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Thread: Christ of St John of the Cross - Religious Masterpiece

  1. #1 Christ of St John of the Cross - Religious Masterpiece 
    Universal Mind John Galt's Avatar
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    Fifty years ago the director of the Glasgow Art Gallery spent the museum's entire annual acquisition budget - £8,200 - on just one painting - Salvador Dali's Christ of St John of the Cross. "It was, said everyone with a voice, a 'waste of money'. The press foamed at the mouth in condemnatory headlines. Rate-payers were incensed by the action of the GP turned art expert. Students at Glasgow School of Art petitioned for his sacking, and the eminent Augustus John derided the cost of the acquisition of a work by a living artist as 'wilfully extravagant'." Fifty years later the painting is the most-reproduced religious-themed work of the 20th Century and worth £25 million to £100 million
    From: http://www.artsjournal.com/Artsbeat/ab%2002-05-12.htm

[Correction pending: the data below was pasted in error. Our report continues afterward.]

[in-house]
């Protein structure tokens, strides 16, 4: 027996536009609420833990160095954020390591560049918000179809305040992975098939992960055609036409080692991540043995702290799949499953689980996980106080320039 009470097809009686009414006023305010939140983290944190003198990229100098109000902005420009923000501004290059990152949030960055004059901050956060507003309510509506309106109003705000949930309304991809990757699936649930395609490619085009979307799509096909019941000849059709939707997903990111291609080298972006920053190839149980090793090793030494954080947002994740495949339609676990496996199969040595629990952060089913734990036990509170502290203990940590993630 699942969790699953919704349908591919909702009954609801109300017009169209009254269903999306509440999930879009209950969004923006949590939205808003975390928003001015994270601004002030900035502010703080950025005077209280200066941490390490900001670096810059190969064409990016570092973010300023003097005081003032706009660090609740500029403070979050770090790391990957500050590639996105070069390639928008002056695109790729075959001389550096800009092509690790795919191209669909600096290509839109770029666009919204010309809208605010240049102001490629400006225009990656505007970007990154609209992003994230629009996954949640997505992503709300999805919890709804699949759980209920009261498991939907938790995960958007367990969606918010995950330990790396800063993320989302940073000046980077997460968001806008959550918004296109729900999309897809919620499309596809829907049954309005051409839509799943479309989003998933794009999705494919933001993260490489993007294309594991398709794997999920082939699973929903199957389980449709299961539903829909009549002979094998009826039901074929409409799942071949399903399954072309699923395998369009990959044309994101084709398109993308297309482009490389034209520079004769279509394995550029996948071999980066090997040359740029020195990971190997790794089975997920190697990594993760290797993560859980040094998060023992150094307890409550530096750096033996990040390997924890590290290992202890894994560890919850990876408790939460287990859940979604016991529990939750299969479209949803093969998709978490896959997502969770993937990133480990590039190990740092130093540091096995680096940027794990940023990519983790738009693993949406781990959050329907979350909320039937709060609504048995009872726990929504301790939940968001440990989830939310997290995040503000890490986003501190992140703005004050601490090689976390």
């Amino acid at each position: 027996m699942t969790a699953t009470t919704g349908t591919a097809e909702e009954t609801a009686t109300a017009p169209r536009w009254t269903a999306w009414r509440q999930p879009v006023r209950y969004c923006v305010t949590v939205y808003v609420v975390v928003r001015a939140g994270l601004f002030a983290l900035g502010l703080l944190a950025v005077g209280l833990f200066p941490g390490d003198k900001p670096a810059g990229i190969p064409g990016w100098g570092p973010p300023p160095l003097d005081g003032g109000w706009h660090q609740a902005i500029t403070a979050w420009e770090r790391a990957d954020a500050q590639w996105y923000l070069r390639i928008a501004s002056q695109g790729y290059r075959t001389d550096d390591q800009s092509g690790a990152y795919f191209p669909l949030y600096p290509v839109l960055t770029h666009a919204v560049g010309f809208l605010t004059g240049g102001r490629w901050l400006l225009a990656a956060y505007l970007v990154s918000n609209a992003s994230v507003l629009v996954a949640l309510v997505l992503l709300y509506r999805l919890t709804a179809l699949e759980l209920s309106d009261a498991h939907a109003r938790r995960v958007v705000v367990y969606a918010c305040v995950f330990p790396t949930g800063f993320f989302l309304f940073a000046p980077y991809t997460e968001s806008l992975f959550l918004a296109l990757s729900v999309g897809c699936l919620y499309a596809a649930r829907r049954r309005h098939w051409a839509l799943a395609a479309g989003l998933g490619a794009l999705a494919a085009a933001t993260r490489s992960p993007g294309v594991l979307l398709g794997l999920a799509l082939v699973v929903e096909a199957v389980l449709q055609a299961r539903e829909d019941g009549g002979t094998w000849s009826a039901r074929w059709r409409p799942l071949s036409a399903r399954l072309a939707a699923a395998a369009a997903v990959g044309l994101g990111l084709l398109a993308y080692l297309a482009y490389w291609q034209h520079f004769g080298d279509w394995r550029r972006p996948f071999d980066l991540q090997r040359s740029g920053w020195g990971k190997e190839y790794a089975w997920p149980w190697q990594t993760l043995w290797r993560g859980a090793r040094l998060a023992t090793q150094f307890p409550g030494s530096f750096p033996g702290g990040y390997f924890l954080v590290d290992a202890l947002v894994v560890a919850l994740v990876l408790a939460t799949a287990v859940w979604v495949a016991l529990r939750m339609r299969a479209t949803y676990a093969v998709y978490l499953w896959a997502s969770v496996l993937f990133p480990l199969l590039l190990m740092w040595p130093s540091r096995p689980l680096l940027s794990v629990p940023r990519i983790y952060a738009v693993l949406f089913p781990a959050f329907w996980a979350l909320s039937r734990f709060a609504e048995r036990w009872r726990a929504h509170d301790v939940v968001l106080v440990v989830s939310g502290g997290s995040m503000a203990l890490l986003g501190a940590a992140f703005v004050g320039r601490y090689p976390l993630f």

A more detailed report on the controversy surrounding the decision may be found here:
    http://entertainment.scotsman.com/he...ic.cfm?id=5308

    A reproduction of the picture may be seen here:
    http://dali.urvas.lt/forviewing/pic20.jpg

    I believe the justification for its status as the most-reproduced religious-themed work of the 20th Century is fully justified, on these grounds:

    1)Exquisite technical artistry.
    2)Dramatic (and unique) perspective of the Christ
    3)The suppression of Dali's normal surreal interpretations and their transfiguration into an image that blended the corporeal and spiritual aspects of this God-become-Man
    4)Insertion of the Christ into the real landscape of Dali’s own world, thus establishing a connection between Man of today and the Messiah of two millennia ago.

    Would anyone care to challenge this view?


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  3. #2  
    Forum Ph.D.
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    Would anyone care to challenge this view?
    How slippery of you, Ophiolite. Personally, as a strong work, I prefer Dali's Crucifixion, but merely because I love flatland and the likes. I think it looks confronting to me, it looks unnatural, because I consider Christ's teachings unnatural, and thus it seems like a perversion, and that reminds me to always consider myself and to think about myself.

    I'm not to knowledable on Salvator Dali myself, however. I know only what my heart tells me .

    Mr U